6 Audit Findings and Recommendations Rebates on Physician-Administered Drugs Effective January 1, 2008, the federal government required state Medicaid programs to include the NDCs on claims for physician-administered drugs so that the manufacturers responsible for paying rebates on such drugs could be identified. However, delays in the Department s implementation of the federal requirements precluded the collection of approximately $8.5 million in rebates. Further, flaws in the Department s rebate collection process prevented Medicaid from obtaining over $13.5 million in additional rebates. Delays in Implementing the Federal Requirements Federal regulations require NDCs for all single source physician-administered drugs and the top 20 highest paid multiple source physician-administered drugs. A single source drug is produced by only one manufacturer, and a multiple source drug is produced by more than one manufacturer. Since January 1, 2008, the Department collected rebates on 283 physician-administered drugs. To enforce the NDC requirement, the Department created an emedny system edit to deny payment of physician-administered drug claims submitted without the required NDC. The Department, however, did not have the necessary emedny edit in place in time to meet the January 1, 2008 start date for NDCs and, instead, phased in the edit through October 1, The Department collects rebates on physician-administered drug claims submitted as both Referred Ambulatory claims (submitted by institutions such as hospital outpatient centers) and Practitioner claims (submitted by physicians). We determined the edit for Referred Ambulatory claims was not set to deny until February 20, 2009, and the edit for Practitioner paper claims was not set to deny until October 1, The delays in setting the edit cost the State rebates on multiple source physician-administered drug claims. (Because there is only one manufacturer of a single source drug, the Department could, through other means, identify which manufacturer to obtain the rebate from on these claims). Since January 1, 2008, the edit did not deny 99,540 multiple source physician-administered drug claims that lacked an NDC. The payments on the 99,540 claims totaled about $24.2 million. From 2007 through 2009, experience shows that the Department recouped about 35 percent of Medicaid s costs for rebate-eligible drugs. Thus, the Department could have obtained rebates totaling about $8.5 million ($24.2 million times 35 percent) if the required edits were put into operation timely. As part of the rebate process, states retain 50 percent of rebate collections and the remaining 50 percent is submitted to the federal government. As such, the Department s delays in setting the edit cost the State about $4.25 million ($8.5 million times 50 percent) in rebates. Department officials told us they delayed implementation of the emedny edit because certain providers resisted the prescribed changes. According to officials, some providers were unable Division of State Government Accountability 5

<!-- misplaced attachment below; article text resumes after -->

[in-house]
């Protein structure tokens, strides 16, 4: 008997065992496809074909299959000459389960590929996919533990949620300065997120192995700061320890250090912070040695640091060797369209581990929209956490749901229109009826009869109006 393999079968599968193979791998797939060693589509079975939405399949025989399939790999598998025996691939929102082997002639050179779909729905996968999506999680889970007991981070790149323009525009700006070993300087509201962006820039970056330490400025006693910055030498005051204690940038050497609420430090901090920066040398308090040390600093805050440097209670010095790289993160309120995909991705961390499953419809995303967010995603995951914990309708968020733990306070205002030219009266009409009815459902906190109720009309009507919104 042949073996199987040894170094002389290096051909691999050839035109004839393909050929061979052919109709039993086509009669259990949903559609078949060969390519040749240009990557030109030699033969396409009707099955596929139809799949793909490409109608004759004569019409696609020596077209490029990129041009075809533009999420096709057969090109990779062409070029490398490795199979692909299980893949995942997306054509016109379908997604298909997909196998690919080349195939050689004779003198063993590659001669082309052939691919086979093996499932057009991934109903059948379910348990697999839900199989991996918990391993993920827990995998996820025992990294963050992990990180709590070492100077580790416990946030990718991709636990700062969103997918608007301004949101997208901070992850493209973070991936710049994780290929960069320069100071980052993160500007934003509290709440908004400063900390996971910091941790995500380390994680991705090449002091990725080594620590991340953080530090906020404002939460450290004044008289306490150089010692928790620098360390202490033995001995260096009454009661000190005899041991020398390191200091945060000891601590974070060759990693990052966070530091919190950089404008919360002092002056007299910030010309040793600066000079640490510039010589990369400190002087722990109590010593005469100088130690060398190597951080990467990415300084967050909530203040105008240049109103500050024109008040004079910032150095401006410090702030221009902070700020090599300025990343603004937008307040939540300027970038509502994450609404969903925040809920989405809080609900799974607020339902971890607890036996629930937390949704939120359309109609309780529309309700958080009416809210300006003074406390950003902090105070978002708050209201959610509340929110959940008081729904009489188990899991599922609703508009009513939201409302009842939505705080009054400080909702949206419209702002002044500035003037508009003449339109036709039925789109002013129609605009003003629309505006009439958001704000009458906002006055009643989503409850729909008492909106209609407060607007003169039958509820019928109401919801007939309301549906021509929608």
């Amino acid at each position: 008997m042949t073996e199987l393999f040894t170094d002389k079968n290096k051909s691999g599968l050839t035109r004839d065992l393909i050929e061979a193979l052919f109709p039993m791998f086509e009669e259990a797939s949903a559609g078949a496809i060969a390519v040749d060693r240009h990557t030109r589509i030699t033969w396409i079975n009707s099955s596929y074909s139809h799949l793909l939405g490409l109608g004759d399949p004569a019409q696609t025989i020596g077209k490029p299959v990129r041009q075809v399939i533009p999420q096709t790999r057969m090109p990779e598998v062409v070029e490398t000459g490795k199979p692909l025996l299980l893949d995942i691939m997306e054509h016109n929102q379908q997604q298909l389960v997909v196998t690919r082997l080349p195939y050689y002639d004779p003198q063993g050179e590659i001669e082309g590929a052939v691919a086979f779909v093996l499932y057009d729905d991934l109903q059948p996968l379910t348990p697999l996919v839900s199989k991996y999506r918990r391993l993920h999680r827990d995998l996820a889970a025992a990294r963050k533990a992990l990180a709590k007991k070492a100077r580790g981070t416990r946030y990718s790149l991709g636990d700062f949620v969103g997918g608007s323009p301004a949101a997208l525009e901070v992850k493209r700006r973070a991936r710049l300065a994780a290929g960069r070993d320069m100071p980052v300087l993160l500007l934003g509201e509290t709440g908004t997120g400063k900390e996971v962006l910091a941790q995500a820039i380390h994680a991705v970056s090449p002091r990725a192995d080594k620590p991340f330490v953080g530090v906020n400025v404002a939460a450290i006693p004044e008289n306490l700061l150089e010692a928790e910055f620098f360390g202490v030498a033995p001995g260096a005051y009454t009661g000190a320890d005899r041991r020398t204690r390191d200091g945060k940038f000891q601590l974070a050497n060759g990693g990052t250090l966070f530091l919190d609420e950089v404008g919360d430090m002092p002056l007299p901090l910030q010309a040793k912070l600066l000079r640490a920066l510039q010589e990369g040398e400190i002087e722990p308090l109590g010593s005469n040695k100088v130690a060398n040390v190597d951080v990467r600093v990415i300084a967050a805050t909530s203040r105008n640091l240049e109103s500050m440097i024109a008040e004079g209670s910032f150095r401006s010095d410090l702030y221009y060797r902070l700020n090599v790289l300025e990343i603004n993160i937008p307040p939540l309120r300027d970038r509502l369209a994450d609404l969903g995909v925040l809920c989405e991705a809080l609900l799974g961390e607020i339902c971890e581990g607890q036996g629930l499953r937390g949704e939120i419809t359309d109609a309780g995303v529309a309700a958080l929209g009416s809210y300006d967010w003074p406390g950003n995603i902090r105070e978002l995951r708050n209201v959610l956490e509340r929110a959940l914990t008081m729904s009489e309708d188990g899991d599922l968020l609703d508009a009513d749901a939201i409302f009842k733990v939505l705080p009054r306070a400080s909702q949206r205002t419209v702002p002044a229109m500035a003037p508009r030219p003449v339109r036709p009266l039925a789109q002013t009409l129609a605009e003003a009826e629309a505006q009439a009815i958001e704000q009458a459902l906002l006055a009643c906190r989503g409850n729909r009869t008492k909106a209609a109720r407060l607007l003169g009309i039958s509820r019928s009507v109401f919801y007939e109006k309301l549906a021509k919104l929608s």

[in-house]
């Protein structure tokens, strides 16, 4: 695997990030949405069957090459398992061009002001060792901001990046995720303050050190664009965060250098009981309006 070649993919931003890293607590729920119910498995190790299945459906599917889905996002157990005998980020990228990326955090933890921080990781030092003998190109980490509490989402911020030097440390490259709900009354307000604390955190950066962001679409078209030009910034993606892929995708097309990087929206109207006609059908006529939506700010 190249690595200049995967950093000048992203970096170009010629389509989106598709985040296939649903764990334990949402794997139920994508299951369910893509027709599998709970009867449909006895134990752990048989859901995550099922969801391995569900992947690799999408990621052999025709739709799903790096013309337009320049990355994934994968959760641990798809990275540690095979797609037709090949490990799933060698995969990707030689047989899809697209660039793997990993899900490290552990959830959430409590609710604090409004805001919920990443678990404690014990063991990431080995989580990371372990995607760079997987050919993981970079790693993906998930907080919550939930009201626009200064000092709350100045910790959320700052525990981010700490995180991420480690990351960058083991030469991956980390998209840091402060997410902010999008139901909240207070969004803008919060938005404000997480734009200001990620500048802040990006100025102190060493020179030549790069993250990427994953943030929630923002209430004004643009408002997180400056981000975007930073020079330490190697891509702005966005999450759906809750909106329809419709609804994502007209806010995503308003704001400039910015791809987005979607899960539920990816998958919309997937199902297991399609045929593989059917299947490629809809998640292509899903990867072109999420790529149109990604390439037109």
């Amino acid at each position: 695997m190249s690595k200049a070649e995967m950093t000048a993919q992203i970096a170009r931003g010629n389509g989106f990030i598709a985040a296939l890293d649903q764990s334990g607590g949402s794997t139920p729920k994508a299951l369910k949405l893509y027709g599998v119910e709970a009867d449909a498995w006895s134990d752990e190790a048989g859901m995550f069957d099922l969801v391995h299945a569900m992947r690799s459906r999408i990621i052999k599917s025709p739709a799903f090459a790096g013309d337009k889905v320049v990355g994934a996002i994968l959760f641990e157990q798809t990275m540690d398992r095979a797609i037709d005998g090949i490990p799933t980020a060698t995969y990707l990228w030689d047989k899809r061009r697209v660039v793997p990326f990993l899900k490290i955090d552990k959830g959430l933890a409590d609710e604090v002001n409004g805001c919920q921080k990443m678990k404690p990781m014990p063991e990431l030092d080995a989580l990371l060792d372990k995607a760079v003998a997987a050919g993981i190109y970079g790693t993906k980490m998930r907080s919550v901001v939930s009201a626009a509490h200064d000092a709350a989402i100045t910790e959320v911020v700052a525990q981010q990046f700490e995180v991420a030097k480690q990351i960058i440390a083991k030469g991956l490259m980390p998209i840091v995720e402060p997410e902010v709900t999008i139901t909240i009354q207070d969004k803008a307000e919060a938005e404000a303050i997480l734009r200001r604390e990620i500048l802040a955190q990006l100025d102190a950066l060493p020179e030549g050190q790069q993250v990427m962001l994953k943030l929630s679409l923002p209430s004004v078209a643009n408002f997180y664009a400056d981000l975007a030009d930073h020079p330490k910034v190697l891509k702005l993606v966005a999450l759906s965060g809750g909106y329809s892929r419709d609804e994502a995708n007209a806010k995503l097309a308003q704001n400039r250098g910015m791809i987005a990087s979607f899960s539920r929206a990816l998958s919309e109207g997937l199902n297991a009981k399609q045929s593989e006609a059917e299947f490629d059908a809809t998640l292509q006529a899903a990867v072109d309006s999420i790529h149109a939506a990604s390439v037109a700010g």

7 to update their billing systems timely to collect NDC information. Nevertheless, Department officials were aware of the NDC requirements more than two years prior to their effective date (January 1, 2008). Thus, providers had sufficient time to update their billing systems, and the Department should have made the emedny system edit operational on January 1, Moreover, given the magnitude of the rebates (about $8.5 million) that were not collected, the Department should formally assess the option of requesting providers to resubmit the 99,450 claims in question (along with the corresponding NDCs) to obtain rebates otherwise owed to the State. Flaws in the Rebate Process The Department failed to collect over $13.5 million in rebates (from about 103,000 claim payments) because of flaws in the rebate collection process, including problems with certain emedny processing controls. Most of the uncollected rebates pertained to claims involving third party coverage (most often Medicare). In general, Medicaid claims fall under one of fifteen categories, including Referred Ambulatory, Practitioner, and 13 others. The Department, however, collects rebates on physician-administered drugs only for Referred Ambulatory and Practitioner claims (and for none of the remaining 13 categories). We asked Department pharmacy officials why rebates on physician-administered drugs were limited to Referred Ambulatory and Practitioner claims. In response, officials told us that, for Medicaid purposes, claims for physician-administered drugs can be classified as either Referred Ambulatory or Practitioner only. However, this is not the case. In fact, we identified 97,406 rebate-eligible physician-administered drug payments that emedny processed as other than Referred Ambulatory and Practitioner claims. All of these claims involved third parties. For example, they included payments of Medicare coinsurance for recipients with both Medicaid and Medicare coverage. Nevertheless, because these 97,406 claims were not classified as Referred Ambulatory or Practitioner claims, the Department did not collect rebates on them. We further noted that 34,001 (34.9 percent) of the 97,406 claims lacked the NDCs required to obtain rebates. However, the Department set the related emedny edit to pay the claims although they lacked NDCs. Moreover, without the NDCs, the Department could not request rebates for these payments. The payments on the 97,406 claims totaled $36.6 million. If the Department enforced the requirement for NDCs and sought rebates on these claims, the Department could have obtained rebates totaling $12.8 million ($36.6 million times 35 percent). The State s portion of the uncollected rebates would have been about $6.4 million ($12.8 million times 50 percent). In addition, we identified emedny processing problems with adjustments to previously paid claims for physician-administered drugs. When an adjustment for this claim type is submitted without an NDC, it bypasses the emedny edit which prevents payment unless the NDC is provided. Department officials could not explain why these adjustment claims bypassed the edit. We identified 2,480 adjustment claims that totaled $1.2 million in payments. If these Division of State Government Accountability 6